# Least Squares — the Gory Details

How Do We Find the Line of Best Fit?

Copyright © 2002–2017 by Stan Brown

How Do We Find the Line of Best Fit?

Copyright © 2002–2017 by Stan Brown

You have a set of observed points (x,y). You’ve plotted them and they seem to be pretty much linear. How do you find the line that best fits those points?

“Don’t be silly,” you say. “Put them into a TI-83 or Excel and look at the answer.”

Okay, you got me. I’ll ask a deeper question: How does the calculator find the answer? What are the underlying equations?

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To answer that question, first we have to agree on **what we mean by the “best fit”** of a line to a set
of points. Why do we say that the line on the left fits the points
better than the line on the right? And can we say that some other line
might fit them better still?

Intuitively, we think of a *close* fit as a
*good* fit. We look for a line with little space between the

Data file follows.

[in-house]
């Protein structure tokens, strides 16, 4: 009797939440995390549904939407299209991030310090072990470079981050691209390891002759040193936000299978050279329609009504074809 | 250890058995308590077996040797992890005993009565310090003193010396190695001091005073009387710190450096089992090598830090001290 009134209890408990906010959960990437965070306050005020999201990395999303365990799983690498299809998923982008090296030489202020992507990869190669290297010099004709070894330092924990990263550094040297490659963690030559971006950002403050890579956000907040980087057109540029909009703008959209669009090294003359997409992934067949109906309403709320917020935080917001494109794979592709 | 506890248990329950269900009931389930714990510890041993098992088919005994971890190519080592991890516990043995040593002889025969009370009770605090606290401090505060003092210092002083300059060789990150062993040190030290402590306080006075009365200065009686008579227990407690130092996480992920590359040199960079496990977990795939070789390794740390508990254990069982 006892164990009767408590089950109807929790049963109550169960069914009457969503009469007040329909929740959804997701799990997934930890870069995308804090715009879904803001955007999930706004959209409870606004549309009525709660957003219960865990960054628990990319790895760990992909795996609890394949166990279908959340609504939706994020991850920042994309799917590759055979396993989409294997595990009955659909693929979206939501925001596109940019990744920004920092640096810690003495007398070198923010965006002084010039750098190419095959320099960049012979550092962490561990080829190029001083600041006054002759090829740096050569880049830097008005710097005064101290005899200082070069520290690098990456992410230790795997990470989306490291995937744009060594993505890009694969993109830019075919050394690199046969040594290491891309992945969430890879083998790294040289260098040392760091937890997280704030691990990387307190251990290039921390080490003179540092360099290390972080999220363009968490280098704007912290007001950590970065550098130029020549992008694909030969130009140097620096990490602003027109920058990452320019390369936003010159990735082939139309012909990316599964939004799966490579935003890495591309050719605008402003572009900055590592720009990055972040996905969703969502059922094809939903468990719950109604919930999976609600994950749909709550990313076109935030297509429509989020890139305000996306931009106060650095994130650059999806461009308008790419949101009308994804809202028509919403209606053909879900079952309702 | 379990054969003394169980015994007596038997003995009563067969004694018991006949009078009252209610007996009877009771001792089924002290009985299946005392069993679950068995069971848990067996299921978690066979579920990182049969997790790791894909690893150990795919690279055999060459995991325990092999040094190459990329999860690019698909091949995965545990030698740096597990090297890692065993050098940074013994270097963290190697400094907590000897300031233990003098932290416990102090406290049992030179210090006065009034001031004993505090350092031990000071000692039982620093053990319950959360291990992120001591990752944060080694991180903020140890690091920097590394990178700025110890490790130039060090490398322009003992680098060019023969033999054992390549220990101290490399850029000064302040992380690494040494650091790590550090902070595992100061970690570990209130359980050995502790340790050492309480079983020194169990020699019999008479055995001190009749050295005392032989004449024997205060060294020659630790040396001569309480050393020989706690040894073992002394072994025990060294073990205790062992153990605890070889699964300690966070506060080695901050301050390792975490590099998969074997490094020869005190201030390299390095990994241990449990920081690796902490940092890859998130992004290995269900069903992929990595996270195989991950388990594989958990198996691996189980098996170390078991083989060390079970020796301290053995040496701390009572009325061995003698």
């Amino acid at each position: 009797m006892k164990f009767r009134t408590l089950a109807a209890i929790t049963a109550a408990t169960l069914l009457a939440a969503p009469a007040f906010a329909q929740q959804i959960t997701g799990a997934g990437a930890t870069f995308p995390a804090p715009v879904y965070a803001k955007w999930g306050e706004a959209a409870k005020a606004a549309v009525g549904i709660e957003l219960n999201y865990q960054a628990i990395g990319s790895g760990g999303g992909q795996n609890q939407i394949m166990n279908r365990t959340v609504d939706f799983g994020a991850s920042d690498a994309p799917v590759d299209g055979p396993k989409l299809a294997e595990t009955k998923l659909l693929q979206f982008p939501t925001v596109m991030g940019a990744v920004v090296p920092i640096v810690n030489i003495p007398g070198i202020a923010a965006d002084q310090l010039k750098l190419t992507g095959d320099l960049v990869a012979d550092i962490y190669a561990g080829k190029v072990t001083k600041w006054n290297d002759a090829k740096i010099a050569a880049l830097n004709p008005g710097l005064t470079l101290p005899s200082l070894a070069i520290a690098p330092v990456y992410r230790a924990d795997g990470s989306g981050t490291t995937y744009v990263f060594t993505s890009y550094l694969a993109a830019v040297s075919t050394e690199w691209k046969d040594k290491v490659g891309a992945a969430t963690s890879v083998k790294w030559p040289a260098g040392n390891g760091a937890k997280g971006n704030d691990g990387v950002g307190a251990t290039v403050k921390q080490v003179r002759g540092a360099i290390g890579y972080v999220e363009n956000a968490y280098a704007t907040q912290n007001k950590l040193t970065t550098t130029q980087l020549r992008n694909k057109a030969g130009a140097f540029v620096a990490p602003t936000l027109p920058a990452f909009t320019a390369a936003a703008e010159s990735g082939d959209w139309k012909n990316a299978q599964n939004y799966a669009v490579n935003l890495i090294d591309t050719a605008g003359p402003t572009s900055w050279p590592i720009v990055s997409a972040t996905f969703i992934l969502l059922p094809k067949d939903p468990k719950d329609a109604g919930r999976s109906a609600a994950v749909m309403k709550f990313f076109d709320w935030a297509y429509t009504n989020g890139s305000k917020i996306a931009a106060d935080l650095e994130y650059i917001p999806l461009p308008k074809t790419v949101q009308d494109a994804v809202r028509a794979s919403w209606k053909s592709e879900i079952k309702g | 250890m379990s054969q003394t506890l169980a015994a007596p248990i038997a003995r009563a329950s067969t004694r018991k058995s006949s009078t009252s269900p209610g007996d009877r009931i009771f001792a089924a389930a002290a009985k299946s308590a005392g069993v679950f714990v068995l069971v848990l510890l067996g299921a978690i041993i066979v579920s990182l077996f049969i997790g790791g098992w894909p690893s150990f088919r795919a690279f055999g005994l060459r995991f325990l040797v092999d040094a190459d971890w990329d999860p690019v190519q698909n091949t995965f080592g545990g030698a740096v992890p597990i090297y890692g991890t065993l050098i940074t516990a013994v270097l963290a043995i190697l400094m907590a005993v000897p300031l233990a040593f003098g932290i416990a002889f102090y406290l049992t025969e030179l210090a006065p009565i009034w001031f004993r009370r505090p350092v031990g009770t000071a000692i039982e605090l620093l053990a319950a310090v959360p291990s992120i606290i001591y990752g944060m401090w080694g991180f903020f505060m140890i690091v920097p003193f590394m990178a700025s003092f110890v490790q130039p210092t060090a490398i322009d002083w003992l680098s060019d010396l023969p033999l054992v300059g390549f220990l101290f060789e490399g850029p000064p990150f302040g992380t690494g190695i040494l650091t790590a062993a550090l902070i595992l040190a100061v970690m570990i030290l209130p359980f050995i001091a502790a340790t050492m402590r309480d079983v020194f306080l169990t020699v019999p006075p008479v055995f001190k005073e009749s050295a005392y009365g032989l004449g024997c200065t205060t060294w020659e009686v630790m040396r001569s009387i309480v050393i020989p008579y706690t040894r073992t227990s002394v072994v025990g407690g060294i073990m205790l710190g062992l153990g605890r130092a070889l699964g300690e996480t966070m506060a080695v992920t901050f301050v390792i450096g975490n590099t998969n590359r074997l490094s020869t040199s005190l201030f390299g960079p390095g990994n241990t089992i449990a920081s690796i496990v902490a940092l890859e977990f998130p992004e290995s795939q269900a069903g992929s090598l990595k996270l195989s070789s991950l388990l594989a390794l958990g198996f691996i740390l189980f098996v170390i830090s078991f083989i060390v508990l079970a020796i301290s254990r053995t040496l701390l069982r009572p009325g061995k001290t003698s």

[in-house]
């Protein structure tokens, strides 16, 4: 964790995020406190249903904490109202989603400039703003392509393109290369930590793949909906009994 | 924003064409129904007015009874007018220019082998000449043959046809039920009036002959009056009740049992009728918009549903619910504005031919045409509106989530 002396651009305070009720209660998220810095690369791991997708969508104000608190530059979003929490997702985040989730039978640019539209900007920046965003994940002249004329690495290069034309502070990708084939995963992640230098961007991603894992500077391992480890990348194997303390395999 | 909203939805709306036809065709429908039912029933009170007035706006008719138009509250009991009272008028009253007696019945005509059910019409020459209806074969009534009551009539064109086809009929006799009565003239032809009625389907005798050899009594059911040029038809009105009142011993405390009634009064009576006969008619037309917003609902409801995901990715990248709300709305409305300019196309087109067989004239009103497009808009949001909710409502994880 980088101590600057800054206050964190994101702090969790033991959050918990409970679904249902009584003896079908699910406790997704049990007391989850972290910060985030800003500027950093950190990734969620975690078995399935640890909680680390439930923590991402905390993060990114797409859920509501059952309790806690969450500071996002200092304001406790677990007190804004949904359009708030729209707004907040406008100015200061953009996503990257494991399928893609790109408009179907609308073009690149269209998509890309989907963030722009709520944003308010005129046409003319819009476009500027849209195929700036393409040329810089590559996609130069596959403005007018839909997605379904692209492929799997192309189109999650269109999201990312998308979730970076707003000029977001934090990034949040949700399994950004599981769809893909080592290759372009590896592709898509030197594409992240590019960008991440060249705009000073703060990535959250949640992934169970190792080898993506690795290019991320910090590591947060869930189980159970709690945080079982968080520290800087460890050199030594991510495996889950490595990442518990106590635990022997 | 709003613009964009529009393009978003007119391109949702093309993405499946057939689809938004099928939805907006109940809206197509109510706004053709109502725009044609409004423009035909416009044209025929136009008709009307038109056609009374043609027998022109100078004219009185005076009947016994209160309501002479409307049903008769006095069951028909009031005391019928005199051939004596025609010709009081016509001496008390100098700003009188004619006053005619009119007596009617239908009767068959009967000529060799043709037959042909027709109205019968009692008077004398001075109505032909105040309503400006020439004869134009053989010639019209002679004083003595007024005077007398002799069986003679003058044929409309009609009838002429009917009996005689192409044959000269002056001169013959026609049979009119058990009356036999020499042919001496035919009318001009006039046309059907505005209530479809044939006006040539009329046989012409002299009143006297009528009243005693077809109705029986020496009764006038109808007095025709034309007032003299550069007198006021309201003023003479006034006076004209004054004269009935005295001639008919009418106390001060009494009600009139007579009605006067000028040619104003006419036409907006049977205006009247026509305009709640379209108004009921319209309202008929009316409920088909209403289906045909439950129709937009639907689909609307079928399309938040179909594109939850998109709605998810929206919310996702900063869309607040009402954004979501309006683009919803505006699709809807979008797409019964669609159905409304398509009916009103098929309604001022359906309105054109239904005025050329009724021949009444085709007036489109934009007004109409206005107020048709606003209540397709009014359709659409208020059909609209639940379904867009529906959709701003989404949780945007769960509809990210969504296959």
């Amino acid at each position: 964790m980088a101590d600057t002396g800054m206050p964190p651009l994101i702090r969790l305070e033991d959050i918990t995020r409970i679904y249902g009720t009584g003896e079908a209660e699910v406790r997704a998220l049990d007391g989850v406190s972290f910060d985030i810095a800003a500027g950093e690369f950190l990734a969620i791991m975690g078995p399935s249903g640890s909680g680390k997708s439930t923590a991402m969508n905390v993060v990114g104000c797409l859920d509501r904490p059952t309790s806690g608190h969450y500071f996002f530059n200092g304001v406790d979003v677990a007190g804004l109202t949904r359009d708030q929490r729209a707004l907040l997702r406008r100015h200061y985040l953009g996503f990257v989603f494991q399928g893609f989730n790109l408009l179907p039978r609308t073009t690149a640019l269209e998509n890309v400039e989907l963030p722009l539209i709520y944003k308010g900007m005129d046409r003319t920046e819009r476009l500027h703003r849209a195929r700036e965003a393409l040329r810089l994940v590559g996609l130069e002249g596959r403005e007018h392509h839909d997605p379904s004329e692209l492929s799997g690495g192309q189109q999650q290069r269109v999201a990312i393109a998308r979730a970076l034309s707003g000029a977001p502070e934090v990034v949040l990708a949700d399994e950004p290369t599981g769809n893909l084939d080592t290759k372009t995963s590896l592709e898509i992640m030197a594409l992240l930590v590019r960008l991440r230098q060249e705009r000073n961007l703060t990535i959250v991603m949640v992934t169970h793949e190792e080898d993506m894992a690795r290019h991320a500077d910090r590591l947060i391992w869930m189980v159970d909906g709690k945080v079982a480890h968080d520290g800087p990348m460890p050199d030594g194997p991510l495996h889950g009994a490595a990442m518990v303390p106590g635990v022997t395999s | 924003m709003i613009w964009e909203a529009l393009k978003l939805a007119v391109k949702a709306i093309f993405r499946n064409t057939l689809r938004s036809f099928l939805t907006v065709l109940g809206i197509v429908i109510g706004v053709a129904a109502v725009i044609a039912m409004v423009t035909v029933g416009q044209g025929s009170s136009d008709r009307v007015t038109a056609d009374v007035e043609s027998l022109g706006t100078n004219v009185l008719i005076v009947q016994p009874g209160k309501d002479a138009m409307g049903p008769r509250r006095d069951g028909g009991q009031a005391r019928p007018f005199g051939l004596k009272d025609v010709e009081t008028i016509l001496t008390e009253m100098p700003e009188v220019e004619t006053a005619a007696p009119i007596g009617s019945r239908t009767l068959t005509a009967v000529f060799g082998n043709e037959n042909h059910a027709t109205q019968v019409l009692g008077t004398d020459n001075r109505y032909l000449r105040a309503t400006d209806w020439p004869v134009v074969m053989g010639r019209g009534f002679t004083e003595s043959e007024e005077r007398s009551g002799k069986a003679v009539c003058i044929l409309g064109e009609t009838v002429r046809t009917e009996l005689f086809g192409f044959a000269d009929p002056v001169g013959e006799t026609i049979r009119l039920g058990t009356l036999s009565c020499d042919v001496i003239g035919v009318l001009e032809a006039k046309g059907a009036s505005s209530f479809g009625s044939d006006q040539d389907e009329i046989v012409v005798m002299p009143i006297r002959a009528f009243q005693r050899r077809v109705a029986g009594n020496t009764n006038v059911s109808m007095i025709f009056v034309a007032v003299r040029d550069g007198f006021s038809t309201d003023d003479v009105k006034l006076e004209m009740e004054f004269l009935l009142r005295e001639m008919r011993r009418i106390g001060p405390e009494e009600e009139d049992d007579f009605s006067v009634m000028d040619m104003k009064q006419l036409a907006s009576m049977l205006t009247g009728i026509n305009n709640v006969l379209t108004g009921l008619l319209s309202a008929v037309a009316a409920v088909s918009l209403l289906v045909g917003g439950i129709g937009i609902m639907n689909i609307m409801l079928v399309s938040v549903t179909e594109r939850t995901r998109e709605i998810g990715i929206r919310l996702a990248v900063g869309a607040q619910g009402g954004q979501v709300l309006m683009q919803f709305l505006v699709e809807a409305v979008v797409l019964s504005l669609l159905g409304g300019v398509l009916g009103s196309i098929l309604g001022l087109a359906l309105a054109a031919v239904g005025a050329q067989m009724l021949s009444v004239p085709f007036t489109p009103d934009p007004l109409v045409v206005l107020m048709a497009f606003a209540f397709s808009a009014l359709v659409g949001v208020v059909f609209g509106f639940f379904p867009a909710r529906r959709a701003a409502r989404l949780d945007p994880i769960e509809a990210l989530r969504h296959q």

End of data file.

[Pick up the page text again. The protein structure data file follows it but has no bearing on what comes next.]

line and the points it’s supposed to fit. We would say that the
best fitting line is the one that has **the least
space between itself and the data points**, which represent
actual measurements.

Okay, what do we mean by “least space”? There are three ways to
measure the space between a point and a line: vertically in the y
direction, horizontally in the x direction, and on a perpendicular to
the line. We choose to **measure the space
vertically**. Why? because our whole purpose in making a
regression line is to use it to predict the y value for a given x, and
the vertical distances are how far off the predictions would be for
the points we actually measured.

If we know we want the line that has the smallest *vertical*
distance between itself and the points, how do we compute that
vertical distance? If the line is y=3x+2 and we have a point (2,9),
the the predicted value is 3×2+2=8 and subtract the actual